Unfortunately, all this is still quite uncertain. Prayerful hope, at the most, I agree. Probably, an Ecumenical Council in future will deal with the question in more detail.
 
Two more considerations, St. Thomas says children in the womb are not to be baptized by man, but they can be sanctified by God, and that God has indeed miraculously sanctified some infants in the womb, even in Holy Scripture: "Reply to Objection 1. Children while in the mother's womb have not yet come forth into the world to live among other men. Consequently they cannot be subject to the action of man, so as to receive the sacrament, at the hands of man, unto salvation. They can, however, be subject to the action of God, in Whose sight they live, so as, by a kind of privilege, to receive the grace of sanctification; as was the case with those who were sanctified in the womb." (ST, Tertia Pars, Q 68, A 11) http://www.newadvent.org/summa/4068.htm

In Scripture, we read the Angel St. Gabriel say of St. John the Baptist, "He shall be filled with the Holy Ghost, even from his mother's womb" (Luk 1:15). And this is confirmed in the exegesis of St. Ambrose and others. So St. John the Baptist was sanctified in the womb. Possibly, the faith and contrition of his mother played a part, or even more likely, Our Lord granted this grace in response to His own Mother's prayers. So, again, it is not impossible, as St. Bernard says, that such children, with hope, should be surrendered to God, or Our Lady.

St. Bernard's statement could even be read as allowing for some kind of intervention (which at present is hidden from us) by God in future, out of Mercy for these children, or even as some kind of quasi-miraculous Water Baptism in the womb. I think it is a right and duty of us Christians to pray in hope for these children, that whatever God wills be done for them, believing and hoping, "Even so it is not the will of your Father, who is in heaven, that one of these little ones should perish." (Mat 18:14)
« Last Edit: January 02, 2019, 05:36:38 AM by Xavier »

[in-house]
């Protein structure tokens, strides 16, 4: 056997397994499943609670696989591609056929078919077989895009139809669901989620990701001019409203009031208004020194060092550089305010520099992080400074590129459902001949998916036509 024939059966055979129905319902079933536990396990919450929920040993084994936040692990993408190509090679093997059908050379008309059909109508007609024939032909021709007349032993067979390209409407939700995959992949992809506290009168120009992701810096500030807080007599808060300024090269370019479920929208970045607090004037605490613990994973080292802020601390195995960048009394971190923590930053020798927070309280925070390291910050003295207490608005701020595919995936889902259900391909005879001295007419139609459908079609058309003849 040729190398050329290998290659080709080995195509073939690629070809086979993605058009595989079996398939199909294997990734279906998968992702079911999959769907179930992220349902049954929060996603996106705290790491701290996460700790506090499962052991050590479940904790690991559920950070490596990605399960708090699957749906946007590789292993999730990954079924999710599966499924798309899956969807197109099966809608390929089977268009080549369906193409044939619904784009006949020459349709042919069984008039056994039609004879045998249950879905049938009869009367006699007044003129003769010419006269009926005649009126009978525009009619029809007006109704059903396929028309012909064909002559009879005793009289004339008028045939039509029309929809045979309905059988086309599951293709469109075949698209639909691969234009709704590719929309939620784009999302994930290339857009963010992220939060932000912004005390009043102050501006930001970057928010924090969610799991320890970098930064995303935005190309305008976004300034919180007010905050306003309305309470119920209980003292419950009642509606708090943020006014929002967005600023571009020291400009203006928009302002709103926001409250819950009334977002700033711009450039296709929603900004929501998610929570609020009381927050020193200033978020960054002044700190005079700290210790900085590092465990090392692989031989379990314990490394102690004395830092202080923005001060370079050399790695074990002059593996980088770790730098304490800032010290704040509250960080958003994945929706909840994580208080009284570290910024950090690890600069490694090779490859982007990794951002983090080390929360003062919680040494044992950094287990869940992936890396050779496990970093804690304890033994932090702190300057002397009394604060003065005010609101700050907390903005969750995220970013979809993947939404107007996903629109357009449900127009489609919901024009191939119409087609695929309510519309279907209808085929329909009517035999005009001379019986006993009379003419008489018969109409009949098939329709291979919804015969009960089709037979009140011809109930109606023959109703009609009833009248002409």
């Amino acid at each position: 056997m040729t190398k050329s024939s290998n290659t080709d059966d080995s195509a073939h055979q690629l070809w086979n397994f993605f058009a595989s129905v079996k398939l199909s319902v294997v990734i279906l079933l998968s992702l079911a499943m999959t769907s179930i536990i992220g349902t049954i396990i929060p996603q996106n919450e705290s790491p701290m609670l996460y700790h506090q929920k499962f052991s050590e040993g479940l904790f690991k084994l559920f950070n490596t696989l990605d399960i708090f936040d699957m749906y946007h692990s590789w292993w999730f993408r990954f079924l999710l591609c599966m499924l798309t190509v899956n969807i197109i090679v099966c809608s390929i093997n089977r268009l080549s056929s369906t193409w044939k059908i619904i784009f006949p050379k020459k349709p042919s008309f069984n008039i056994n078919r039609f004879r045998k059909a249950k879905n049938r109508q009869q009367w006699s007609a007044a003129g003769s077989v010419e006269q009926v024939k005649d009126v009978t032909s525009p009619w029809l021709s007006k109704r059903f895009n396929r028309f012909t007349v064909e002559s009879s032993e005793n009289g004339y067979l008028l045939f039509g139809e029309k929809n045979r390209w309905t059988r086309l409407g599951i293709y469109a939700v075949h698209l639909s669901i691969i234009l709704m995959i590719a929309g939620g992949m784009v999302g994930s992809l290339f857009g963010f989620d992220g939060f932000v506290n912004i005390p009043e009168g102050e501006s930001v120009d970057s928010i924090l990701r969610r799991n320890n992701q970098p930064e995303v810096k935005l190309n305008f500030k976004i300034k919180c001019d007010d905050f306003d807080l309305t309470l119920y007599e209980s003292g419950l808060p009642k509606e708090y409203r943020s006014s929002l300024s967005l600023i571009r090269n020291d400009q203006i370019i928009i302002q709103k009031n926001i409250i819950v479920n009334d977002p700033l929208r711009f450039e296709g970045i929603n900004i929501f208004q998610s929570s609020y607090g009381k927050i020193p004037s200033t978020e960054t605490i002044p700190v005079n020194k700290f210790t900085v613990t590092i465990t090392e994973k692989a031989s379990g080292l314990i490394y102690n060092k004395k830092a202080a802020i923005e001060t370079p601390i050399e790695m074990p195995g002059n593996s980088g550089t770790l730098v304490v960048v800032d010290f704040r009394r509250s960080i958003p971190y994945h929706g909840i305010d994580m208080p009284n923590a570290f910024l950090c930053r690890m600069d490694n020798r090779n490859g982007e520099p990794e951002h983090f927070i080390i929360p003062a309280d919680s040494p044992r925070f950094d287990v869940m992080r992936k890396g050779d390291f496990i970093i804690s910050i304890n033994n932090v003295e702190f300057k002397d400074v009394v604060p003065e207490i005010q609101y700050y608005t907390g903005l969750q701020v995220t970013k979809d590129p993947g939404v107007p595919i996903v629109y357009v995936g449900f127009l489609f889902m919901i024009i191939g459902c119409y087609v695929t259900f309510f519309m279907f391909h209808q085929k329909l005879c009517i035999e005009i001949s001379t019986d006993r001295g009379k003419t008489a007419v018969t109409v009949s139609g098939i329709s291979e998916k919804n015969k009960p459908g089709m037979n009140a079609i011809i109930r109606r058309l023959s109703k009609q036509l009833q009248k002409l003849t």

Please listen to the frequent messages and take heed of the directions given from Our Living Lord and Our Loving Lady from around the world here: https://maryrefugeofholylove.com/ Great things are at stake. Please consecrate your life to the Blessed Mother so that the Kingdom of God may come, "Ad Sanctam Trinitatem per Mariam, Ut adveniat Regnum Deum, adveniat Regnum Mariae, ergo TOTUS TUUS ego sum, MARIA" See http://www.maria-domina-animarum.net/en/flowers/1-250

Mary, our Heavenly Mother, implores those who receive Holy Communion Daily, or at least Weekly, to Offer their Lives. TEXT OF THE LIFE OFFERING, adapted and pluralized: Dear Lord Jesus, before the Holy Trinity, Our Heavenly Mother, and the whole Heavenly Court, united with Your most Precious Blood and Your Sacrifice on Calvary, We hereby Offer our whole Lives to the Intention of Your Sacred Heart and to the Immaculate Heart of Mary. Together with our life, we place at Your disposal all Holy Masses, all our Holy Communions, all Rosaries, all acts of consecration, all our good deeds, all our sacrifices, and the suffering of our entire life for the Adoration and Supplication of the Holy Trinity, for Unity in our Holy Mother Church, for the Holy Father, Pope Francis the First; and for His Holiness Pope Benedict XVI. For all the Cardinals of the Holy Roman Church, for all Bishops of the Universal Church that they may be true Apostles and Shepherds; and for Priests, Nuns and Monks, for good Priestly and Religious Vocations, and for All Souls until the end of the world. O my Jesus, please accept our life Sacrifice and our offerings and give us Your grace that we may all persevere obediently until death. Amen." https://marianapostolate.com/life-offering/ It is recommended that you make this Life Offering as soon as you feel ready, and to renew it from time to time.

Please read the Blessed Mother's amazing promises in the link: A simple effective way for thousands of us to save millions of souls. The Doctors and Apostles say if we save even just one other soul through prayer and sacrifice, we also ensure the salvation of our own! Let us Offer our Lives in Sacrifice to Jesus and Mary Today, to save, if it were possible, all souls everywhere.
 
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Offline Carleendiane

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This, for personal reasons, is a very interesting discussion. Thank you Xavier.